By Br. Alexis Bugnolo
One of the most popular reports here at FromRome.Info, was the article I wrote last summer, entitle, The Imprisonment of Pope Benedict XVI. I followed that report up with another, entitled, Not only is Pope Benedict a prisoner, but his guards have been carefully selected.
However, due to the recent revelations by Sandro Magister, which I reported this morning, a very cogent question has been posed to me, by a faithful reader, “Does this mean that Pope Benedict XVI is neither drugged nor a prisoner?”
This question merits to be answered. And I think all true Vaticanista should give an answer. I will try to give one, by assembling the evidence — what Christ Ferrara calls the verboten “data set” , which can neither be gathered, nor studied, and from which no conclusions can be drawn if they disagree with the declared, acceptable narrative of who knows who? Unlike Attorney Ferrara, I believe what the Church has always taught about God and the creation of man, that He endowed us with an intellect and senses so that we might gather information, study it and draw conclusions from it, no matter who the truth might offend, and especially in the case of victims of abuse or wrongful detention. A thing which justice would demand of me, even if I were not an advocate of innocent victims, which I am certainly and ardently.
My Respondeo, or answer
I say, it does not seem that Pope Benedict XVI is presently being drugged, but there are still weighty reasons to conclude that he is a prisoner
I do agree with Frank Walker, editor of Canon212.com, that in the Bavarian State TV documentary: what was shown of Pope Benedict gave the impression that he was being drugged. But the report by Magister, if true, would mean that when he made those calls and had those conversations with Cardinal Sarah he was not drugged. Two different circumstances and thus it is possible that there is no contradiction, because drugs wear off, and if Benedict detected he was being drugged he may have started to pretend to take them.
But, nevertheless, you can be imprisoned several ways, if you are not being drugged.
There are 5 Ways of being a prisoner
- By being deceived, so as to remain in a place where one would not remain if he knew the truth.
- By psychological persuasion, so as to remain in a confined place because one fears what is outside it on the basis of the testimony of others, who have bad will but do not lie, only exaggerate so as to stir your passions and emotions to such a degree that you accept their counsel to remain where they want you to remain.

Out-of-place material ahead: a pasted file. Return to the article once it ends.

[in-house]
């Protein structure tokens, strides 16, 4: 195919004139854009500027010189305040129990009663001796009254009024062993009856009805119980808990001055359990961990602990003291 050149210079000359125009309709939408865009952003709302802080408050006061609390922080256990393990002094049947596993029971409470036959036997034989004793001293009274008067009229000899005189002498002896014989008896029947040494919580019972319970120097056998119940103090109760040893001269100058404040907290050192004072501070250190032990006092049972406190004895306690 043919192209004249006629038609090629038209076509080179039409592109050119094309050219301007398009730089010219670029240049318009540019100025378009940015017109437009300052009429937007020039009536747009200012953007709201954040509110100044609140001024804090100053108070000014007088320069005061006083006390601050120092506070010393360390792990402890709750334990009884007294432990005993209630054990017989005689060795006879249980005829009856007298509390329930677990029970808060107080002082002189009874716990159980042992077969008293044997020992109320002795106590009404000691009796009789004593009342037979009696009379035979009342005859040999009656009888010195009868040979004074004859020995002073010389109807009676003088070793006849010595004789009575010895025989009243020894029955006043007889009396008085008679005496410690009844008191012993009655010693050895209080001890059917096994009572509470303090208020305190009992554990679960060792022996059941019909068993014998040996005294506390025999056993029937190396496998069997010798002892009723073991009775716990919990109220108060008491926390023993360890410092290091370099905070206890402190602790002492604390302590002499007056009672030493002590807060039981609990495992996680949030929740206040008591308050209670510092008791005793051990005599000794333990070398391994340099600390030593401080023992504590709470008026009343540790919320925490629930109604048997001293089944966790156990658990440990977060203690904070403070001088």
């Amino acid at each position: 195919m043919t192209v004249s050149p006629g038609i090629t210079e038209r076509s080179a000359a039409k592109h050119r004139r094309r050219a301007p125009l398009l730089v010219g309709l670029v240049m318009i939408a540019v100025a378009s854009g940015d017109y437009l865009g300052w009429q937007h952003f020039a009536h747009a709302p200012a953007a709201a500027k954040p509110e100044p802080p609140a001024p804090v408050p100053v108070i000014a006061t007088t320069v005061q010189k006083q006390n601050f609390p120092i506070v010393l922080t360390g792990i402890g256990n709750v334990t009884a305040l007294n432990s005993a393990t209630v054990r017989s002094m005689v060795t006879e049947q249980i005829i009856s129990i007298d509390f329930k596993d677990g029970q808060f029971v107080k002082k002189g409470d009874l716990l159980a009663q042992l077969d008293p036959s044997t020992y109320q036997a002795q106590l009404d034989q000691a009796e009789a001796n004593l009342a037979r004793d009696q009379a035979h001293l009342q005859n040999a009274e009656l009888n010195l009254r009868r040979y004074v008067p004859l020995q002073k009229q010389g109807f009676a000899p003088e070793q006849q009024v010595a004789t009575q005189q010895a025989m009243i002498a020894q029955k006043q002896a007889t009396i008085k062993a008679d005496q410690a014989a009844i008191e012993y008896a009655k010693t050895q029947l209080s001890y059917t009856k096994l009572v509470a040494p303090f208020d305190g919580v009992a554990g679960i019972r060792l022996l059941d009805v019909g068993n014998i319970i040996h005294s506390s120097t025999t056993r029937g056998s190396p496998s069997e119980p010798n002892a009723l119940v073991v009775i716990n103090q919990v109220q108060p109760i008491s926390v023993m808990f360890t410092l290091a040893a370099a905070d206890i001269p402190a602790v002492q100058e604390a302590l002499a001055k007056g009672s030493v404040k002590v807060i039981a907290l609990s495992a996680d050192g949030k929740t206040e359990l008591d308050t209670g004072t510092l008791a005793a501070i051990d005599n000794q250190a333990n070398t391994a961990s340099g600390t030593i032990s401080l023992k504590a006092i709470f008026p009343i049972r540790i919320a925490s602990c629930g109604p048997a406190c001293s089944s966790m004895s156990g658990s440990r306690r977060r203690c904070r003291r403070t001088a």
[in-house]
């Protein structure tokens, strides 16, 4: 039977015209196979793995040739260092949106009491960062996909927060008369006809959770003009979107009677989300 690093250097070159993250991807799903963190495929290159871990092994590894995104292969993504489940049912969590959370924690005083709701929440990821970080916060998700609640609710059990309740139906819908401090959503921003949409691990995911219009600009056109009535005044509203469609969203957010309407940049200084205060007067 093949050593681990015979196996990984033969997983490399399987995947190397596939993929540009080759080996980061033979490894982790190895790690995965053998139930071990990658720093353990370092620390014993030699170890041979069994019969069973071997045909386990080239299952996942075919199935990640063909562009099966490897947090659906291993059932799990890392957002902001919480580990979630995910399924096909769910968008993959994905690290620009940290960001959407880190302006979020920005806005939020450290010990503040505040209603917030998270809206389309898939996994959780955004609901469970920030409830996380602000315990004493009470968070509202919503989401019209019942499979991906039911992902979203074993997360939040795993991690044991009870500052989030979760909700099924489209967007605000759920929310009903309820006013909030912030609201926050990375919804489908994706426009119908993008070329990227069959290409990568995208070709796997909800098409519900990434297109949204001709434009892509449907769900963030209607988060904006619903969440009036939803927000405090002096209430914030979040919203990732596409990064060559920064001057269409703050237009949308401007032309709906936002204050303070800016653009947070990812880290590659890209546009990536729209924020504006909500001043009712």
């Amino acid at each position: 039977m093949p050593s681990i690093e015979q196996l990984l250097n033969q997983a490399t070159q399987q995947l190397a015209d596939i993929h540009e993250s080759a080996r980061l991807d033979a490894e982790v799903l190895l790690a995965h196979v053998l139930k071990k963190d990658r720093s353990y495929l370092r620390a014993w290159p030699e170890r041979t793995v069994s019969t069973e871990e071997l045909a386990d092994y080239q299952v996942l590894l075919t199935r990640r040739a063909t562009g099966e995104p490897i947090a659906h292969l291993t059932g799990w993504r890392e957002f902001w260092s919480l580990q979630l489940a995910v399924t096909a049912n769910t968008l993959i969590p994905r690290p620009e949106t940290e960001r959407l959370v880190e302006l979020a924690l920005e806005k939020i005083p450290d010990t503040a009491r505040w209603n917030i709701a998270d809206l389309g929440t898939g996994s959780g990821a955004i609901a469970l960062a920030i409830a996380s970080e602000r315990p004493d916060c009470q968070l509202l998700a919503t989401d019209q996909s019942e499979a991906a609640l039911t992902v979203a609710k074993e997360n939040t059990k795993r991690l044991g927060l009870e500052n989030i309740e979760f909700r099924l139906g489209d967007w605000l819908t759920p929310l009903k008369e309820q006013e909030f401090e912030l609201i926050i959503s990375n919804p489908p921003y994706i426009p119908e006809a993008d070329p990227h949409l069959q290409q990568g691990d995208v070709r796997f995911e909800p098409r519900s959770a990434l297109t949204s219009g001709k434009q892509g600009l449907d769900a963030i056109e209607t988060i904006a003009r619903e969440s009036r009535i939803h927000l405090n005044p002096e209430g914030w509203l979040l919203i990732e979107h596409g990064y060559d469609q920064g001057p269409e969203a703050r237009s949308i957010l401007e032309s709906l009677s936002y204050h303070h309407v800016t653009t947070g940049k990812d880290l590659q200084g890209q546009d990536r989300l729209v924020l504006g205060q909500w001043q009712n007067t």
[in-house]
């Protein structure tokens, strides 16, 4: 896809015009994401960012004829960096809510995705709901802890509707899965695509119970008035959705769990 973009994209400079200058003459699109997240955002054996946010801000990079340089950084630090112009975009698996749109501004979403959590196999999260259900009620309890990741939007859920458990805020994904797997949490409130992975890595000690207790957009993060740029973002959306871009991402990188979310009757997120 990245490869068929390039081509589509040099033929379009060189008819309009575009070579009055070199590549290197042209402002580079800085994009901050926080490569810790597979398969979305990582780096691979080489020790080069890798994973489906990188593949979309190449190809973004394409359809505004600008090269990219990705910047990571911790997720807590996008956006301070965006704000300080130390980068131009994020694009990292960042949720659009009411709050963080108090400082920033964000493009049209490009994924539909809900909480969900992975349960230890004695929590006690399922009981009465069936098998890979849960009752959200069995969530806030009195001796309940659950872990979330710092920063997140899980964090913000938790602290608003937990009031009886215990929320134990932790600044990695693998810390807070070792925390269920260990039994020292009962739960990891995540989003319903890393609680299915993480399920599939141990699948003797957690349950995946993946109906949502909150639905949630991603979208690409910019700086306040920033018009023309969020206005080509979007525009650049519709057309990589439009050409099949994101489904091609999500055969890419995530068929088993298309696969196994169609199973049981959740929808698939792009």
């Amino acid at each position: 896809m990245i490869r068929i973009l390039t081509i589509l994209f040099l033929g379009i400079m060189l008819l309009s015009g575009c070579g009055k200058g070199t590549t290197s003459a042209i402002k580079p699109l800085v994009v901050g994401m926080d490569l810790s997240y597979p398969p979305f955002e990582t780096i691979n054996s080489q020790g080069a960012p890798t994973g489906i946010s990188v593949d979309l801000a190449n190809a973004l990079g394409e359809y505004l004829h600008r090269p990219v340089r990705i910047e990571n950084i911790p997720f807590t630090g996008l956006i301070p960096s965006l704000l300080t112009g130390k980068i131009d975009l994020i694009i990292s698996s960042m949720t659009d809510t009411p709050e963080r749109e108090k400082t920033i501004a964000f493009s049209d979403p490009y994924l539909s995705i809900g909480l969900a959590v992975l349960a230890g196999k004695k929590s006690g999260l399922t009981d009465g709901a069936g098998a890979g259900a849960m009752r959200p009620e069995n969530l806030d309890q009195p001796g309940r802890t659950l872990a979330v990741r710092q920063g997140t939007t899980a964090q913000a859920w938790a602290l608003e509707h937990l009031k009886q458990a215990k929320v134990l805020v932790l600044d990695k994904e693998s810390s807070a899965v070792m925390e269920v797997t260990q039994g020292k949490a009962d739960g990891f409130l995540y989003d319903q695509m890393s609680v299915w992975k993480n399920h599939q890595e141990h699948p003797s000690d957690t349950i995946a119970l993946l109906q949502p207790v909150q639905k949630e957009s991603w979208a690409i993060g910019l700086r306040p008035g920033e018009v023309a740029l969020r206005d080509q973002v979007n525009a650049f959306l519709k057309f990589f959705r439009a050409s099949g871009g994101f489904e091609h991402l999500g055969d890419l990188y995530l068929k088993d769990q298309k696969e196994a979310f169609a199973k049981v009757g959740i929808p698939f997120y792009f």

- By physical force and restraint.
- By a physical barrier or obstacle outside of which one cannot go, because it is locked or guarded.
- A non visible barrier, beyond which one cannot go without permission.
We know that Benedict is not allowed outside the Vatican without the verbal permission of Bergoglio. That is the last kind. It has been mentioned in several reports, and even in the Bavarian State TV documentary, Benedict laments that he cannot return to his beloved homeland, though he wants to.
Gänswein seems to have been deceiving him for some time, that is the first kind. Archbishop Viganò refers to that in his testimony, which FromRome.Info published in English, here.
The wound to his head, which seems inexplicable for a fall, is third kind, perhaps. It seems that he fell on his head but injured nothing else. — This gives one the impression that he was punched into submission to obtain something.
The actual fencing and Swiss Guard around the Mater Ecclesiae Monastery is the fourth kind. No one can see the Pope without permission of Parolin, as has been widely reported.
And as for the second kind that is probably why he read the Declaratio on February 11, 2013. Indeed, I think it is not unreasonable, considering all the control and the evidence of pressure against Pope Benedict XVI during the years prior to 2013, to consider whether he was intentionally deprived of sufficient nutriment or given substances which caused a rapid decline in his health in the fall and winter of 2012-2013. Also, was he given medical advice from individuals who were told to play on his fears of losing his health or of his imminent death. This has to be considered, because he is still alive 7 years later, so why, if the statements attributed to him in the Declaratio, about not having the health to go on exercising the ministry, are his own, then did he think then — what obviously, from medical evidence now, is shown to be false — that he did not have the physical abilities to go on? — Such a ruse would have been the perfect deception.
So I think the reasons for saying that Pope Benedict is a prisoner are very probative, and to say he is the prisoner in the Vatican foretold by Our Lady of Good Success is not a metaphor nor an exaggeration. Those who insist on denying it simply want the deception to continue.
If Cardinal Parolin wants to deny this, let me grant me a visit to Pope Benedict XVI, wherein I can interview him for 30 minutes, asking him any question I like, while doctors of my choice examine the Holy Father for signs of abuse and improper medication.
CREDITS: The Featured Image of the Pope’s Residence, the Monastery of Mater Ecclesiae at the heart of the Vatican Gardens — the tiny building at the end of the longer structure — is used here in accord with the Creative Commons Share-Alike 3.0 License as described here.
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